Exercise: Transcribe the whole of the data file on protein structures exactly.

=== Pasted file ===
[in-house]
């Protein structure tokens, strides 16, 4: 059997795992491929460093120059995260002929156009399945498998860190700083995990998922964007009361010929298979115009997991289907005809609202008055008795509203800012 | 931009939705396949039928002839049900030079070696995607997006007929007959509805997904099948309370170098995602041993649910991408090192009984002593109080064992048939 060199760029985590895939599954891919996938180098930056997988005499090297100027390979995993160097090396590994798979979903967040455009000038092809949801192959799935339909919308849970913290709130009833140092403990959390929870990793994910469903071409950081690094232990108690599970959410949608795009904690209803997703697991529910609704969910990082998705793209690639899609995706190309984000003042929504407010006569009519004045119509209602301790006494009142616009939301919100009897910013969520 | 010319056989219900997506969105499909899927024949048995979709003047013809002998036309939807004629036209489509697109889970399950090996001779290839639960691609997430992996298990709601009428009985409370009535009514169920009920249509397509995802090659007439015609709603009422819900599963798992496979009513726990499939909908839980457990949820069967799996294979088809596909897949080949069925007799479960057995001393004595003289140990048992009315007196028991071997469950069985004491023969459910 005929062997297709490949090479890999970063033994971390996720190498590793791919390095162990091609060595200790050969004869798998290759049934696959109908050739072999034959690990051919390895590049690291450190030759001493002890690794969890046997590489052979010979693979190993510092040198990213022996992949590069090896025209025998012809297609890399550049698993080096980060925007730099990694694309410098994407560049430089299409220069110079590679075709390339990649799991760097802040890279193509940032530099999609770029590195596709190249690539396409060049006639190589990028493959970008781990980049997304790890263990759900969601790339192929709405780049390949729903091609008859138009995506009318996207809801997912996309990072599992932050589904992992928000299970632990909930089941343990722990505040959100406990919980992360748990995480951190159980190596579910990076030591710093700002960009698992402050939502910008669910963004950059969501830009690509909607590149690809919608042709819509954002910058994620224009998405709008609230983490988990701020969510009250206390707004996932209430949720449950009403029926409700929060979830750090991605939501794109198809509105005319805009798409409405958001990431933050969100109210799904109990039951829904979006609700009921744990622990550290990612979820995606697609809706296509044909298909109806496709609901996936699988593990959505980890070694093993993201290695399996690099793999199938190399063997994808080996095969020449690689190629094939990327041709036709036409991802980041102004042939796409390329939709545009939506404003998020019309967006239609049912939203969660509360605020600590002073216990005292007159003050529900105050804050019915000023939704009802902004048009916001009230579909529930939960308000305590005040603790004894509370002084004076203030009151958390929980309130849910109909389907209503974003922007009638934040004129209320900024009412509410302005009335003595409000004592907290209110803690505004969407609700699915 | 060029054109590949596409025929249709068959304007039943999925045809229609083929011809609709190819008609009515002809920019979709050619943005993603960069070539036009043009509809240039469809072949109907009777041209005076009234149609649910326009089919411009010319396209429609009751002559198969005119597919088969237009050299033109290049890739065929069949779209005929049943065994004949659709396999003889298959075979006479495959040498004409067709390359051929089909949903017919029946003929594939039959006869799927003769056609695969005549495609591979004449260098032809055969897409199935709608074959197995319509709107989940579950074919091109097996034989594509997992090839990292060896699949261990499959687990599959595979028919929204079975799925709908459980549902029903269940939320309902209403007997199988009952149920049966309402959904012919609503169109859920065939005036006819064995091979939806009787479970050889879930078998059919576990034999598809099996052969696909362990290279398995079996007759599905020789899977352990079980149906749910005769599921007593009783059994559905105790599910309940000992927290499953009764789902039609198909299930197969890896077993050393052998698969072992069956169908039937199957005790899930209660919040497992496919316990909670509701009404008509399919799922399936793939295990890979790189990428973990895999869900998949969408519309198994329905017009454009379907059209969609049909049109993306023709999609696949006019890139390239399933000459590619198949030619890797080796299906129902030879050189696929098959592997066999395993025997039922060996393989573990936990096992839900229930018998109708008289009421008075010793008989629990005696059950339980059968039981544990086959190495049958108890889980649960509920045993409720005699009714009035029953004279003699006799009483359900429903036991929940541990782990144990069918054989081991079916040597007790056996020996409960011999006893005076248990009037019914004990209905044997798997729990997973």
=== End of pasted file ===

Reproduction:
[in-house]
């Protein structure tokens, strides 16, 4: 059997795992491929460093120059995260002929156009399945498998860190700083995990998922964007009361010929298979115009997991289907005809609202008055008795509203800012 | 931009939705396949039928002839049900030079070696995607997006007929007959509805997904099948309370170098995602041993649910991408090192009984002593109080064992048939 060199760029985590895939599954891919996938180098930056997988005499090297100027390979995993160097090396590994798979979903967040455009000038092809949801192959799935339909919308849970913290709130009833140092403990959390929870990793994910469903071409950081690094232990108690599970959410949608795009904690209803997703697991529910609704969910990082998705793209690639899609995706190309984000003042929504407010006569009519004045119509209602301790006494009142616009939301919100009897910013969520 | 010319056989219900997506969105499909899927024949048995979709003047013809002998036309939807004629036209489509697109889970399950090996001779290839639960691609997430992996298990709601009428009985409370009535009514169920009920249509397509995802090659007439015609709603009422819900599963798992496979009513726990499939909908839980457990949820069967799996294979088809596909897949080949069925007799479960057995001393004595003289140990048992009315007196028991071997469950069985004491023969459910 005929062997297709490949090479890999970063033994971390996720190498590793791919390095162990091609060595200790050969004869798998290759049934696959109908050739072999034959690990051919390895590049690291450190030759001493002890690794969890046997590489052979010979693979190993510092040198990213022996992949590069090896025209025998012809297609890399550049698993080096980060925007730099990694694309410098994407560049430089299409220069110079590679075709390339990649799991760097802040890279193509940032530099999609770029590195596709190249690539396409060049006639190589990028493959970008781990980049997304790890263990759900969601790339192929709405780049390949729903091609008859138009995506009318996207809801997912996309990072599992932050589904992992928000299970632990909930089941343990722990505040959100406990919980992360748990995480951190159980190596579910990076030591710093700002960009698992402050939502910008669910963004950059969501830009690509909607590149690809919608042709819509954002910058994620224009998405709008609230983490988990701020969510009250206390707004996932209430949720449950009403029926409700929060979830750090991605939501794109198809509105005319805009798409409405958001990431933050969100109210799904109990039951829904979006609700009921744990622990550290990612979820995606697609809706296509044909298909109806496709609901996936699988593990959505980890070694093993993201290695399996690099793999199938190399063997994808080996095969020449690689190629094939990327041709036709036409991802980041102004042939796409390329939709545009939506404003998020019309967006239609049912939203969660509360605020600590002073216990005292007159003050529900105050804050019915000023939704009802902004048009916001009230579909529930939960308000305590005040603790004894509370002084004076203030009151958390929980309130849910109909389907209503974003922007009638934040004129209320900024009412509410302005009335003595409000004592907290209110803690505004969407609700699915 | 060029054109590949596409025929249709068959304007039943999925045809229609083929011809609709190819008609009515002809920019979709050619943005993603960069070539036009043009509809240039469809072949109907009777041209005076009234149609649910326009089919411009010319396209429609009751002559198969005119597919088969237009050299033109290049890739065929069949779209005929049943065994004949659709396999003889298959075979006479495959040498004409067709390359051929089909949903017919029946003929594939039959006869799927003769056609695969005549495609591979004449260098032809055969897409199935709608074959197995319509709107989940579950074919091109097996034989594509997992090839990292060896699949261990499959687990599959595979028919929204079975799925709908459980549902029903269940939320309902209403007997199988009952149920049966309402959904012919609503169109859920065939005036006819064995091979939806009787479970050889879930078998059919576990034999598809099996052969696909362990290279398995079996007759599905020789899977352990079980149906749910005769599921007593009783059994559905105790599910309940000992927290499953009764789902039609198909299930197969890896077993050393052998698969072992069956169908039937199957005790899930209660919040497992496919316990909670509701009404008509399919799922399936793939295990890979790189990428973990895999869900998949969408519309198994329905017009454009379907059209969609049909049109993306023709999609696949006019890139390239399933000459590619198949030619890797080796299906129902030879050189696929098959592997066999395993025997039922060996393989573990936990096992839900229930018998109708008289009421008075010793008989629990005696059950339980059968039981544990086959190495049958108890889980649960509920045993409720005699009714009035029953004279003699006799009483359900429903036991929940541990782990144990069918054989081991079916040597007790056996020996409960011999006893005076248990009037019914004990209905044997798997729990997973």